PAGE rom~ W~X~NESD~IY, NOVEM~E~ ~, 1~4~
The Case of Yamashita
GENERAL TOMOYUKI YAMASHIITA,
"Tiger of Malaya" and conqueror of
Singapore, was tried, convicted and executed
in 1945 as a war criminal in one of the most
glaring miscarriages of justice in modern
American history. Now, four years later,
General Douglas MacArthur's Supreme
Command of Allied Powers has seen fit to
suppress the sordid facts surrounding Yama-
shita's trial from the Japanese people.
Captured In the Philippines in 1945,
'Yamashita was ordered to stand Imme-
diate trial as a war criminal by General
MacArthur. The charge against Yama-
shita was that he had "unlawfully dis-
regarded and failed to discharge his duty
as commander to control the operations
of the members of his" command, per-
mitting them to commit brutal atrocities
. . thereby violated the Laws of War."
The charge itself laid down a new princi-
pal-that a commander is a criminal if his
men violate the Laws of War, whether he
ordered or even knew of the violations.
The trial was conducted by a military
commission of five generals. None of the five
had any legal background. The commission
handled Yamashita's defense with an air
of patient disinterest: the prosecution was
allowed a great deal of latitude.
Much of the testimony was based on
opinion and rumor. U.S. propaganda films
were shown as part of the evidence. Yama-
shita was blamed for rape and murder
Editorials published in The Michigan Daily
are written by members of The Daily staff
and represent the views of the writers only.
NIGHT EDITOR: JANET WATTS
committed by Japanese troops trapped by
American forces in Manila. His defense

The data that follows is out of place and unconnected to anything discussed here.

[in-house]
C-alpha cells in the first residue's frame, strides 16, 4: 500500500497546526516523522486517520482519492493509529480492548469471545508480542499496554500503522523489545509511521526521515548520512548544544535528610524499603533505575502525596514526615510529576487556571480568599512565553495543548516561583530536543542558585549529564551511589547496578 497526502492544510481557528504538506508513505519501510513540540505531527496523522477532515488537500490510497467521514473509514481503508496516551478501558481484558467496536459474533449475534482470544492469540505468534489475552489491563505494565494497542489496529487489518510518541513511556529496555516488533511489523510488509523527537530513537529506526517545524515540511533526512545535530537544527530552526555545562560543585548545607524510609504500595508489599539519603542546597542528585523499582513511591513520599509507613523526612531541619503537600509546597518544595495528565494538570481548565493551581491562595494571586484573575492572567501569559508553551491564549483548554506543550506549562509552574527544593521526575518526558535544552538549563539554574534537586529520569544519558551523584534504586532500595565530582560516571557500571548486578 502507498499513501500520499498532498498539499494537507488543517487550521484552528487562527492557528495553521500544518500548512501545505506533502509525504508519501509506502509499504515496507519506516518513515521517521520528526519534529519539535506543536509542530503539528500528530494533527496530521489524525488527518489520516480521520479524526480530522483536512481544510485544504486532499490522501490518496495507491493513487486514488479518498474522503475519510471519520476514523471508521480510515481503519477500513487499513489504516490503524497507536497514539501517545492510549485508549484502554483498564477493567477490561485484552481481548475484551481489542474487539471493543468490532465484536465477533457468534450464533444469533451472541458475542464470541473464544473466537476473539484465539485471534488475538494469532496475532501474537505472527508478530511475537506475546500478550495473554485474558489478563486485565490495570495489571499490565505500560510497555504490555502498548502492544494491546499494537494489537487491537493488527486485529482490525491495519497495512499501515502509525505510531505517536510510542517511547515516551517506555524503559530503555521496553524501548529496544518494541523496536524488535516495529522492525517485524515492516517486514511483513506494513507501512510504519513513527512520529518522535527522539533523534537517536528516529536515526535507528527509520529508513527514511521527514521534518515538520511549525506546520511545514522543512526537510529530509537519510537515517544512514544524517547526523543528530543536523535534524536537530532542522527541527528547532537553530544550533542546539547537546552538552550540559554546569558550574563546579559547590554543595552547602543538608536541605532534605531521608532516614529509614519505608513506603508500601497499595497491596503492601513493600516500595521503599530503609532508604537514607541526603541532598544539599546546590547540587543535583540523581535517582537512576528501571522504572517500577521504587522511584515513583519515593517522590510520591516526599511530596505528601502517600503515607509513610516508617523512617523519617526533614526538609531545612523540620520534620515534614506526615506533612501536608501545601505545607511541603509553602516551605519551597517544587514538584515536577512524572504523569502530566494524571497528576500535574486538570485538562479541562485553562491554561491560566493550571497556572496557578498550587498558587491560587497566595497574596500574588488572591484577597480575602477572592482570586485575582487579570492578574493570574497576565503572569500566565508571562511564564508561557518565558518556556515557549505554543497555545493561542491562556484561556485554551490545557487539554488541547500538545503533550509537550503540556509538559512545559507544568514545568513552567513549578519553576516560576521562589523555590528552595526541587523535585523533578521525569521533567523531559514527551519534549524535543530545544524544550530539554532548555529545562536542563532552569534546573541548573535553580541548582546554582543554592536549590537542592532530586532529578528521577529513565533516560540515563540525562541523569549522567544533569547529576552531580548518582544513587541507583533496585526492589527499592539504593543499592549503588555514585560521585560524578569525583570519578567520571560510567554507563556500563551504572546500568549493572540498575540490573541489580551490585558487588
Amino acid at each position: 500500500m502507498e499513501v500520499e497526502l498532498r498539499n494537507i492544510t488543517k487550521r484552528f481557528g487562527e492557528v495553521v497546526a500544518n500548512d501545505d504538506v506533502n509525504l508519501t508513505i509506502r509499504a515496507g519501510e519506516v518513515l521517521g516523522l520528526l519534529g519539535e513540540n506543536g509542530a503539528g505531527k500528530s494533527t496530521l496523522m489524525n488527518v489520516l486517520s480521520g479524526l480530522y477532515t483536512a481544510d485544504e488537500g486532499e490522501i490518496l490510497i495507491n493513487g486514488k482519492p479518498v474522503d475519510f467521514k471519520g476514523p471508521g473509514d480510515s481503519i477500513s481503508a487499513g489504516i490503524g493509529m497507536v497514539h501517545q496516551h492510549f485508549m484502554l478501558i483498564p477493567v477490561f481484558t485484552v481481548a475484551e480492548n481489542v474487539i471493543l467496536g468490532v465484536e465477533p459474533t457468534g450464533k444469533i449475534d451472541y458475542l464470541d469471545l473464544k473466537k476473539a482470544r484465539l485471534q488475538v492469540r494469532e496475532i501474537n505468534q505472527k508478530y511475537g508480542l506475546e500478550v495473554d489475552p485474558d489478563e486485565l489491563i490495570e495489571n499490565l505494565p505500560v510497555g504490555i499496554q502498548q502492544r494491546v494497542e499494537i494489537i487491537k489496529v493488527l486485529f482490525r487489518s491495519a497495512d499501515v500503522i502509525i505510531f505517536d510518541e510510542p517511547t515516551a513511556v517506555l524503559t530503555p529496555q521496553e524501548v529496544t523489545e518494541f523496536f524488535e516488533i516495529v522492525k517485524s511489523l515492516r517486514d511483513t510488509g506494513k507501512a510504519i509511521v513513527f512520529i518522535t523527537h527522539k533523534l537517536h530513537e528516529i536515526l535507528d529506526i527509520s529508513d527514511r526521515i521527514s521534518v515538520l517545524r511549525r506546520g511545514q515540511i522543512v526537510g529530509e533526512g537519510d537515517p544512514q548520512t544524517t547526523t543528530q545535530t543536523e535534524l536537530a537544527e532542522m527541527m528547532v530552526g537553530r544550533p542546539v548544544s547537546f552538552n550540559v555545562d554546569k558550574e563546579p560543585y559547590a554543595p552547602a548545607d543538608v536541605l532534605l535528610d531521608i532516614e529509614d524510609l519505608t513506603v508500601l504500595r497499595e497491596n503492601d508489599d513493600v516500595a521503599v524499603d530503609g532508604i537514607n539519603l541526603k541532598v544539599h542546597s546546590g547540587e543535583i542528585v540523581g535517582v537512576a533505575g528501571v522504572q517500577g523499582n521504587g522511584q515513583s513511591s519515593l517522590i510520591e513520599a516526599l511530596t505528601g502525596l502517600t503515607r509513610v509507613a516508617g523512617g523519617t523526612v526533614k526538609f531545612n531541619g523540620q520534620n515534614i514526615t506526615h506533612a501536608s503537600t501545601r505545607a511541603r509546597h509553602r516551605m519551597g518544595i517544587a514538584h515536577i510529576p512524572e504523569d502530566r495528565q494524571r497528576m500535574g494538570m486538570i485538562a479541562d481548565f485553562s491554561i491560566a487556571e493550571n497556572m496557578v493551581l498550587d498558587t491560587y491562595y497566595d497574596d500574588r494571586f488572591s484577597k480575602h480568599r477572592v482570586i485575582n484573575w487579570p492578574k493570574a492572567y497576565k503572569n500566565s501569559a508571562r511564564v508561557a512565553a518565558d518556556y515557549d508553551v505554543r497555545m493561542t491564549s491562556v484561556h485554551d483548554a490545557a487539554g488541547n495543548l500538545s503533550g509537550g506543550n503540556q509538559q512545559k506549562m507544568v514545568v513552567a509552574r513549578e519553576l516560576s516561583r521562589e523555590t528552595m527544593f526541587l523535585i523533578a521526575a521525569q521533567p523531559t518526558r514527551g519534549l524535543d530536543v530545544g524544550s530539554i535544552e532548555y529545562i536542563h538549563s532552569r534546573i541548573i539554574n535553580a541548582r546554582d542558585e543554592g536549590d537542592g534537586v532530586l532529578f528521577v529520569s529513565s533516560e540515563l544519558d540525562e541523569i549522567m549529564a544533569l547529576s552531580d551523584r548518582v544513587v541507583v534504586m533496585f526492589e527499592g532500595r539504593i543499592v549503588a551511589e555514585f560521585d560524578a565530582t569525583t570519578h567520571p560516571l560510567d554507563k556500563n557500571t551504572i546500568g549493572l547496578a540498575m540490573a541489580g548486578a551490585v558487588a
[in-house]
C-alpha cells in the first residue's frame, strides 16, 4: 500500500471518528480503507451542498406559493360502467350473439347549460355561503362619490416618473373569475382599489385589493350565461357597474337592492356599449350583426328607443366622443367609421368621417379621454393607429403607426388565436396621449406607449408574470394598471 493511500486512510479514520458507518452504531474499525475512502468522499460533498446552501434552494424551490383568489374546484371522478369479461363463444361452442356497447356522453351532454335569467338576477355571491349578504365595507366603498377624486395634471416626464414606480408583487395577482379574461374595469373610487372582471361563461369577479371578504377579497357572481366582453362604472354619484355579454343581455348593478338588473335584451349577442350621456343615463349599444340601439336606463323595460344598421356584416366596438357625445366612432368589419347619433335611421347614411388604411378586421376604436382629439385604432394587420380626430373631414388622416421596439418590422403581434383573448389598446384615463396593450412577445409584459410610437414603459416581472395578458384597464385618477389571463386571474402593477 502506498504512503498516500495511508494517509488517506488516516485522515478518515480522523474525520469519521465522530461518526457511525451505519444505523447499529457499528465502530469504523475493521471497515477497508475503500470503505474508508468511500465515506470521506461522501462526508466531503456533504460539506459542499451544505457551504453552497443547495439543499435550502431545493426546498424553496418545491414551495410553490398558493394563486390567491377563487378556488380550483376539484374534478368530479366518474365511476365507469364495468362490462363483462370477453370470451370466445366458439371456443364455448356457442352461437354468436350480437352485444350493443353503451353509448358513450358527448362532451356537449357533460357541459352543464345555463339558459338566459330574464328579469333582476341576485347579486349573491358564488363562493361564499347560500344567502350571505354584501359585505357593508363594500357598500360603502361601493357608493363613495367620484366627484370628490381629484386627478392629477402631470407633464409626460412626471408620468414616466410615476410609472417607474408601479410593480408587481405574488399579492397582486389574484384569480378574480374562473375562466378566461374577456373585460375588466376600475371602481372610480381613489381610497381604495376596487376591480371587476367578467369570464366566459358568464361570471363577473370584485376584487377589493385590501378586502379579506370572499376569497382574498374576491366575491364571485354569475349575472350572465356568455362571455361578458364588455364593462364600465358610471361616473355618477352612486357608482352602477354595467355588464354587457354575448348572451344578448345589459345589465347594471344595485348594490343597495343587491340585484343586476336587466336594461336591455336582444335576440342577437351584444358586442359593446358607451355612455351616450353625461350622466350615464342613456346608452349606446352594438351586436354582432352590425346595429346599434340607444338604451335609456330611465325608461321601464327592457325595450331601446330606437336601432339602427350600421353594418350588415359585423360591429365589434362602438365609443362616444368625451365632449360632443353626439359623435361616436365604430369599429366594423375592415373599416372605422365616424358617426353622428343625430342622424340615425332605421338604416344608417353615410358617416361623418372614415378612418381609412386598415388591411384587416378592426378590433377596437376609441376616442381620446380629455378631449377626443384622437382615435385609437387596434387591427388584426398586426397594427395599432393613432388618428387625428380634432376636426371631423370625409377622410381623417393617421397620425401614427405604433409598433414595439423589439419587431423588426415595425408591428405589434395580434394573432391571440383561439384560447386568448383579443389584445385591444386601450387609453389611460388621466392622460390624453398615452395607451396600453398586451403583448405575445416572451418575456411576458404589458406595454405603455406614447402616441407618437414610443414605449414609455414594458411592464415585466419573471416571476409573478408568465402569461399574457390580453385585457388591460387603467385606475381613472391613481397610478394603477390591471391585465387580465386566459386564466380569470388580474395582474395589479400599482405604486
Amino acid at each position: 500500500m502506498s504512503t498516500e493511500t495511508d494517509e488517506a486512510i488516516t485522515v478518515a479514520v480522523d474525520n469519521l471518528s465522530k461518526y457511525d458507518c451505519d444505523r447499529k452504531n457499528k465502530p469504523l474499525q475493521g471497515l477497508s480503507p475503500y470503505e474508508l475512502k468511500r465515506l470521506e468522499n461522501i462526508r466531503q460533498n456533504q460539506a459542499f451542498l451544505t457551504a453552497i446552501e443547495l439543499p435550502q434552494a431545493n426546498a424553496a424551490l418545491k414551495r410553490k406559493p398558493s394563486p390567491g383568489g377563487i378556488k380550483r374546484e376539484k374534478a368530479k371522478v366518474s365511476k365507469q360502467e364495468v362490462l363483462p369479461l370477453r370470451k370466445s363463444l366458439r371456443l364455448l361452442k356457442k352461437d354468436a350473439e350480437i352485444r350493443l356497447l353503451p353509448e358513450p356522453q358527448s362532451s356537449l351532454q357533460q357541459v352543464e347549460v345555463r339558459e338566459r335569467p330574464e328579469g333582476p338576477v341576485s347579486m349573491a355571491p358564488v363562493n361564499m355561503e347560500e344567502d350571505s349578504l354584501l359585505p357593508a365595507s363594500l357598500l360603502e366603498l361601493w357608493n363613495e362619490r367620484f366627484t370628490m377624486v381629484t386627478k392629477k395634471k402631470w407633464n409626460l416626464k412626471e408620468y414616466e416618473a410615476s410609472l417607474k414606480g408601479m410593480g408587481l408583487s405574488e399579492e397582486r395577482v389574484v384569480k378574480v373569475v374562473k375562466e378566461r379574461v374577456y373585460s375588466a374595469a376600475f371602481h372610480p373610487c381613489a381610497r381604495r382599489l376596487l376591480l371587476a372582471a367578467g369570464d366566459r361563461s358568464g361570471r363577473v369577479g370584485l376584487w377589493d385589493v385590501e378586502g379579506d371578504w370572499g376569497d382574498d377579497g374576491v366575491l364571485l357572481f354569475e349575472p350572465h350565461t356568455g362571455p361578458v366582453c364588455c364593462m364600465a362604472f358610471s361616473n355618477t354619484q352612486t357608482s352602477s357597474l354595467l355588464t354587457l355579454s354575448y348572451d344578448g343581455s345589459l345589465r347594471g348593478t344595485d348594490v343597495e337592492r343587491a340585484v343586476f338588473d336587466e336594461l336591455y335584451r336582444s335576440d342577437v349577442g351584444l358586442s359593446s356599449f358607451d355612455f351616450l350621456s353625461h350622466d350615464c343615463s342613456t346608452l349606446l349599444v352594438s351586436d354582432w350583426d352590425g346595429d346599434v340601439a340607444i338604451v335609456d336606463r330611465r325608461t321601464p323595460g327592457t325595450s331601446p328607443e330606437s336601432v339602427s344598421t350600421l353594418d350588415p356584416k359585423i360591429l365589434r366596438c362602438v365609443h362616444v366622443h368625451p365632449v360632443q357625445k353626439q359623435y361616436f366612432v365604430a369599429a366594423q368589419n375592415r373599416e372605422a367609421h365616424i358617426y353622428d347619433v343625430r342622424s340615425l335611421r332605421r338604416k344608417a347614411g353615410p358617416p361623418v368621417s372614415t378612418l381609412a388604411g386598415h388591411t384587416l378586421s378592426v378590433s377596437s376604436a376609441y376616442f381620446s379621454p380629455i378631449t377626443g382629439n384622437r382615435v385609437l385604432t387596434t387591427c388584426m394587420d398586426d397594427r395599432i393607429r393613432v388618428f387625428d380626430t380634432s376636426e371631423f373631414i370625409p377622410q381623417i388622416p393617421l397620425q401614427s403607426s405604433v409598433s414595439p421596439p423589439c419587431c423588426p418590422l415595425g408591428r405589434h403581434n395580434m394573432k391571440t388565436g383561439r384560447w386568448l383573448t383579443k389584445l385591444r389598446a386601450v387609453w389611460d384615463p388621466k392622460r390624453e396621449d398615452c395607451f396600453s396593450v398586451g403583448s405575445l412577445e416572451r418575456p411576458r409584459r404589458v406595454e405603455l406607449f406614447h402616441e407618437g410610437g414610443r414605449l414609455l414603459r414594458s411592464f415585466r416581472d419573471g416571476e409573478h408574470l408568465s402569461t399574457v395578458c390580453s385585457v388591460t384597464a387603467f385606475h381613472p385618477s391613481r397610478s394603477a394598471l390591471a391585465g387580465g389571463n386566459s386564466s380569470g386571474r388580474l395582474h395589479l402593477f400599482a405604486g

proved that at the time he was far away
in the hills and had lost touch with the
units responsible for most of the outrages.
Urged by a radiogram from MacArthur,
the trial ended a month after it began. An
appeal was made but the U.S. Supreme
Court refused to accept jurisdiction, al-
though a grave dissent was entered by the,
late Justices Frank Murphy and Wiley Rut-
ledge. Yamashita was hanged.
This year "The Case of General Yama-
shita," written by A. Frank Reel, a former
U.S. Army captain who helped defend Yam-
ashita, was published. It is a clear, lucid and
damning report of a terrible fumbling by
our country and Army of the right of any
individual to a fair and unbiased trial.
Not long ago a Tokyo newspaper publish-
ed a review of Reel's book. *CAP, which
MacArthur declares does not interfere with
freedom of the press in Japan, informed
Japanese publishers and editors that it
would not be "advisable" to mention or pub-
lish the book. The dictum has been scrupu-
The fact that Yamashita was executed
on such seemingly insufficient evidence is
regrettable. Under stress of war, however,
men do strange things and our army's ac-
tion might possibly be explained in this
What should be of greater concern to ev-
ery American is the withholding of the facts
of our mistake from the Japanese. Some-
time the truth will get out, possibly before
we withdraw our troops from Japan, cer-
tainly afterward. When it does, our re-
pressive acts under the Occupation will not
have enhanced its beauty.
WITH DREW PEARSON
WASHINGTON-Harry Truman and Har-
old Ickes, both men of positive opinions
and quick tempers, had a long and friendly
talk the other day. There was a time when
the two almost spit in each other's face over
the question of making oilman Ed Pauley
Undersecretary of the Navy, but the other
day all past unpleasantness evaporated as
the two discussed New York politics and
It was because of Ickes' interest in In-
dians that he was first made Secretary of
the Interior 17 years ago. He had been
recommended merely as Commissioner of
Indian Affairs, but at the last minute FDR
made him Secretary of the Interior in -
One of the things Ickes talked to Truman
about was the plight of the Navajos and the
veto of a bill just passed by Congress putting
the Navajos under the state laws of Arizona
and New Mexico.
The Catholic Church has been worried
over the divorce and remarriage systems
of the Navajos by which they merely ap-
pear before their own tribal authorities